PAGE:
Certain embodiments of the present invention are described herein with reference to flowchart illustrations and/or block diagrams of methods, apparatus (systems) and computer program products according to embodiments of the invention. It will be understood that each block of the flowchart illustrations and/or block diagrams, and combinations of blocks in the flowchart illustrations and/or block diagrams, can be implemented by computer-readable program code modules. These program code modules may be provided to a processing module of a general purpose computer, special purpose computer, embedded processor or other programmable data processing apparatus to produce a machine, such that the program code modules, which execute via the processing module of the computer or other programmable data processing apparatus, create means for implementing the functions specified in the flowchart and/or block diagram block or blocks.
These computer program code modules may also be stored in a computer-readable memory that can direct a computer or other programmable data processing apparatus to function in a particular manner, such that the program code modules stored in the computer-readable memory produce an article of manufacture.
The computer program code modules may also be loaded onto a computer or other programmable data processing apparatus to cause a series of operational steps to be performed on the computer or other programmable apparatus to produce a computer implemented process such that the instructions which execute on the computer or other programmable apparatus provide steps for implementing the functions specified in the flowchart and/or block diagram block or blocks.
Example 2 Harvesting and Processing of Stem Cells
FIG. 2 illustrates one embodiment 200 of a method for harvesting and processing of stem cells for production of a stem cell bank. A plurality of cell donors are identified 205. In certain embodiments, donors are chosen due to the presence of a certain genetic profile and/or disease condition. Cells are harvested from individual donors 210. Numerous cell types may be suitable for harvesting including, including, but not limited to the cells types described above. Harvested stem cells are dedifferentiated 215. This may be achieved by a number of different methods as discussed above. Dedifferentiated stem cells are expanded 225 and then stored under conditions to keep them viable 230. Cells at any of steps 210, 215, 225, or 230 are studied to obtain information concerning predetermined characteristics, and such information is optionally inputted into a database computer unit, such as that described in FIG. 1.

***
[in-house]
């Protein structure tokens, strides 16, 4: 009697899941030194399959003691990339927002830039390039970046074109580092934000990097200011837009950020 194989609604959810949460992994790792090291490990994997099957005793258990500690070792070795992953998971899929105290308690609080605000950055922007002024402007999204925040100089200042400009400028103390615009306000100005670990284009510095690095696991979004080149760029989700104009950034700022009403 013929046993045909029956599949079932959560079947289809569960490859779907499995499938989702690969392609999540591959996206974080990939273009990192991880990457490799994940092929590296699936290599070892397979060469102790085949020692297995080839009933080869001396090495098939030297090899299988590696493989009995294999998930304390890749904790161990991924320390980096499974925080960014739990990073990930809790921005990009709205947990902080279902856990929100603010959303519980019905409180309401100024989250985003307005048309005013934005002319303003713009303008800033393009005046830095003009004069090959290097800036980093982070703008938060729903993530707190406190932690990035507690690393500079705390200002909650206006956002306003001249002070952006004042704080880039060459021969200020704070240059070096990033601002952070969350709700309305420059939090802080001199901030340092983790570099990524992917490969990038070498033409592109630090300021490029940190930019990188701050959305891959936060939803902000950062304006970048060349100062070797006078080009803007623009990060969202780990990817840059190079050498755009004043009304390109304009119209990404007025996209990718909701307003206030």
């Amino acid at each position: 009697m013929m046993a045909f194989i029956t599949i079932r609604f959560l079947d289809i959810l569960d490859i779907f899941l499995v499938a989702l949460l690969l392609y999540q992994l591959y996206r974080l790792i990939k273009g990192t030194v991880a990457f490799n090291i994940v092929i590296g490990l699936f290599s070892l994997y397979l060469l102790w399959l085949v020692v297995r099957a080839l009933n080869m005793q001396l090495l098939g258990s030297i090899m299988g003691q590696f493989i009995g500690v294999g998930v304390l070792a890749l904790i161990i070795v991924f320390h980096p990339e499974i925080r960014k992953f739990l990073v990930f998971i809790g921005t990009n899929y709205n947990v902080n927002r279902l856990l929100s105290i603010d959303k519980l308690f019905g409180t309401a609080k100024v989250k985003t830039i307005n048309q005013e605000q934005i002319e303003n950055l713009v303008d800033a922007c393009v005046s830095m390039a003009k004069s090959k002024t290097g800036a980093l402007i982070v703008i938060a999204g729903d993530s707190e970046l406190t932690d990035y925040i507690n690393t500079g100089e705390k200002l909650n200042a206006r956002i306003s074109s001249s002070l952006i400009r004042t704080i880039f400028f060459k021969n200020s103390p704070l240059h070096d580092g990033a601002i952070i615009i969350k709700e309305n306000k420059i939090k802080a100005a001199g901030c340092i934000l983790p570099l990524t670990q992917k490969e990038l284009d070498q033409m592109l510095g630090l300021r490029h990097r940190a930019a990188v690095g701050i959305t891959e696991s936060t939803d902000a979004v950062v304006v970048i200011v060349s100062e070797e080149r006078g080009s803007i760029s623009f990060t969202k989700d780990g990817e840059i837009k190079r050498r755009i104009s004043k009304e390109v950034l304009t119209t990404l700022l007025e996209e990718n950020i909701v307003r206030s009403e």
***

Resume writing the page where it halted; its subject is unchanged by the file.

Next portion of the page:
FIG. 3 describes a method embodiment 300 for providing information about cells at a stem cell bank, such information being previously inputted into a database computer unit and made available to users on a network, and to provide for purchase of stem cells. A request is received from a user to obtain information about stem cells 305, such as a request to determine availability of a stem cell sample correlating to certain keywords, and information is displayed to user regarding one or more stem cells 310, such as stem cells most closely matching keyword criteria. Providing an indication that no stem cells match the keyword criteria is also contemplated in an alternate embodiment. Furthermore, optionally, upon listing one or more stem cells most closely matching keyword criteria, a request for more detailed information about specific selected stem cell population(s) is received 315 and more detailed information concerning such selected population(s) is displayed to user. A request from User to purchase selected stem cells is received 330 and a confirmation of purchase is sent to the user 335. Purchased stem cells may then be shipped to customer and the shipping address provided by user 340.
Example 3 Methods of Using Identified Stem Cell Populations
As discussed above, the stem cells of the stem cell bank have increased potency which allows for their implementation in the same types of toxicology studies that are conducted with embryonic stem cells. See, for example, U.S. Patent Publication Nos. 20020045179 and 20020012905; as well as Toxicological Sciences 79, 214-223 (2004) which is itself and the references its cites incorporated herein by way of support for various toxicology studies for which the stem cell banking system can be used. The following references cited in the 2004 paper are particularly helpful:
  • Genschow, E., Scholz, G., Brown, N., Piersma, A., Brady, M., Clemann, N., Huuskonen, H., Paillard, F., Bremer, S., Becker, K., and Spielmann, H. (2000). Development of prediction models for three in vitro embryotoxicity tests in an ECVAM validation study. In Vitro Mol. Tox. 13, 51-65.
  • Rohwedel, J., Guan, K., Hegert, C., and Wobus, A. M. (2001). Embryonic stem cells as an in vitro model for mutagenicity, cytotoxicity and embryotoxicity studies: present state and future prospects. Tox. in Vitro 15, 741-753